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Human Rights

Human rights complaints against Canadian employers are increasing – and keeping up-to-date with fast-changing laws, policies and practices can be a challenge. 

Our lawyers are well versed in human rights legislation across the country. In addition to defending employers against human rights complaints, we educate and provide tools to help avoid future difficulties.

We assist clients with day-to-day advice on human rights application. Our expertise includes:

  • defending against human rights complaints
  • dealing with Human Rights Tribunal and other local commissions and federal tribunals
  • defending against grievances/complaints brought under human rights legislation

We also have experience dealing with duty-to-accommodate complaints in the workplace and from healthcare patients, including responding to grievances and applications before human rights tribunals and in grievance arbitrations. Our experience includes:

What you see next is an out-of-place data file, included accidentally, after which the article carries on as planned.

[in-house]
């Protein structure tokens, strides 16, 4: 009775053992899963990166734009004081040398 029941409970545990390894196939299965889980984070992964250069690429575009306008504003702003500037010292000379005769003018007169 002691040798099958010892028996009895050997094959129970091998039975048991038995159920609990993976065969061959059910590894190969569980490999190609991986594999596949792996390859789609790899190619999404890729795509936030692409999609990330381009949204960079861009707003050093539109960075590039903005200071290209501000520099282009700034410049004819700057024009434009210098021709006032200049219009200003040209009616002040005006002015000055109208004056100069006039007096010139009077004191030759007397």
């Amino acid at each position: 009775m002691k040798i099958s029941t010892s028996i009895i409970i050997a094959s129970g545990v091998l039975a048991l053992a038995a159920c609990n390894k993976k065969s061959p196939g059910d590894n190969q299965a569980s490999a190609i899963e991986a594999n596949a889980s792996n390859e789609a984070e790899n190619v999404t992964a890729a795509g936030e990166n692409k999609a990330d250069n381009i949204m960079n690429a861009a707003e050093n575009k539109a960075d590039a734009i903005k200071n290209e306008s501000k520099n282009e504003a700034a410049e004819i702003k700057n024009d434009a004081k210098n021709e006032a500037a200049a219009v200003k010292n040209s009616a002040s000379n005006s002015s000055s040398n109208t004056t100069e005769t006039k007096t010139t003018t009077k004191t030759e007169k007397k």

• preparing detailed written responses to human rights applications, case analyses and investigative reports
  • representing a range of clients at mediations, investigations and fact-finding sessions
  • thorough knowledge of the commissions and tribunals process

We represent clients in human rights complaints related to the provision of services, and conduct investigations.

Experience

  • Air Canada before the Canadian Human Rights Tribunal in a matter raising, for the first time, the constitutionality of the Canadian Human Rights Benefits Regulations, specifically, that the regulations allow disability benefits to cease at the age of 65 or pensionable age, and whether that violates the Canadian Charter of Human Rights and Freedoms.
  • Bell Canada in a case of an employee who filed a complaint under section 7 of the Canadian Human Rights Act. Employed by Bell since 1990, her position was abolished as part of a restructuring process that affected 2500 employees. The complainant could not prove prima facie that her dismissal was based on discrimination. The Canadian Human Rights Act does not impose on an employer any duty to accommodate unless prima facie discrimination within the meaning of the act is shown (O’Grady v. Bell Canada).

Key Contacts

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